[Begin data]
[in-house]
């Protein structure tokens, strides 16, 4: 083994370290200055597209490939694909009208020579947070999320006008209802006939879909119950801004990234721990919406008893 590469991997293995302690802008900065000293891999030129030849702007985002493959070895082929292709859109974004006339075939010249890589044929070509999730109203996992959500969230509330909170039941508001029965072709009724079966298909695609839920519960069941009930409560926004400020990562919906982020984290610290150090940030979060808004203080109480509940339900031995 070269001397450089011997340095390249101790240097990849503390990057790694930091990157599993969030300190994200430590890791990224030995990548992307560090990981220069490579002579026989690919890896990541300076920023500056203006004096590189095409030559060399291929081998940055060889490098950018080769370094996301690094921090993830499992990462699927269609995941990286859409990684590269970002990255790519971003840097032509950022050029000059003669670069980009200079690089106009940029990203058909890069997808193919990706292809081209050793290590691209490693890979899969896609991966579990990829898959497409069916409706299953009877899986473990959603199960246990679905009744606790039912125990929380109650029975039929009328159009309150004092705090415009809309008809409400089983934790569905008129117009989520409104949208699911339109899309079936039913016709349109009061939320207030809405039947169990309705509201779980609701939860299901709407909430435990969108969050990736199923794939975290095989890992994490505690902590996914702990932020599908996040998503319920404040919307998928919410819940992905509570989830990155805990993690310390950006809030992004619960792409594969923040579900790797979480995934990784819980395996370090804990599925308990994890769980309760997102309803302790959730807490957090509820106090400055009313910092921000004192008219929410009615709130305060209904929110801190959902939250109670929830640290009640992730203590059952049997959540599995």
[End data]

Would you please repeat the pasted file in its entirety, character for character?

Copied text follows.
[in-house]
């Protein structure tokens, strides 16, 4: 083994370290200055597209490939694909009208020579947070999320006008209802006939879909119950801004990234721990919406008893 590469991997293995302690802008900065000293891999030129030849702007985002493959070895082929292709859109974004006339075939010249890589044929070509999730109203996992959500969230509330909170039941508001029965072709009724079966298909695609839920519960069941009930409560926004400020990562919906982020984290610290150090940030979060808004203080109480509940339900031995 070269001397450089011997340095390249101790240097990849503390990057790694930091990157599993969030300190994200430590890791990224030995990548992307560090990981220069490579002579026989690919890896990541300076920023500056203006004096590189095409030559060399291929081998940055060889490098950018080769370094996301690094921090993830499992990462699927269609995941990286859409990684590269970002990255790519971003840097032509950022050029000059003669670069980009200079690089106009940029990203058909890069997808193919990706292809081209050793290590691209490693890979899969896609991966579990990829898959497409069916409706299953009877899986473990959603199960246990679905009744606790039912125990929380109650029975039929009328159009309150004092705090415009809309008809409400089983934790569905008129117009989520409104949208699911339109899309079936039913016709349109009061939320207030809405039947169990309705509201779980609701939860299901709407909430435990969108969050990736199923794939975290095989890992994490505690902590996914702990932020599908996040998503319920404040919307998928919410819940992905509570989830990155805990993690310390950006809030992004619960792409594969923040579900790797979480995934990784819980395996370090804990599925308990994890769980309760997102309803302790959730807490957090509820106090400055009313910092921000004192008219929410009615709130305060209904929110801190959902939250109670929830640290009640992730203590059952049997959540599995």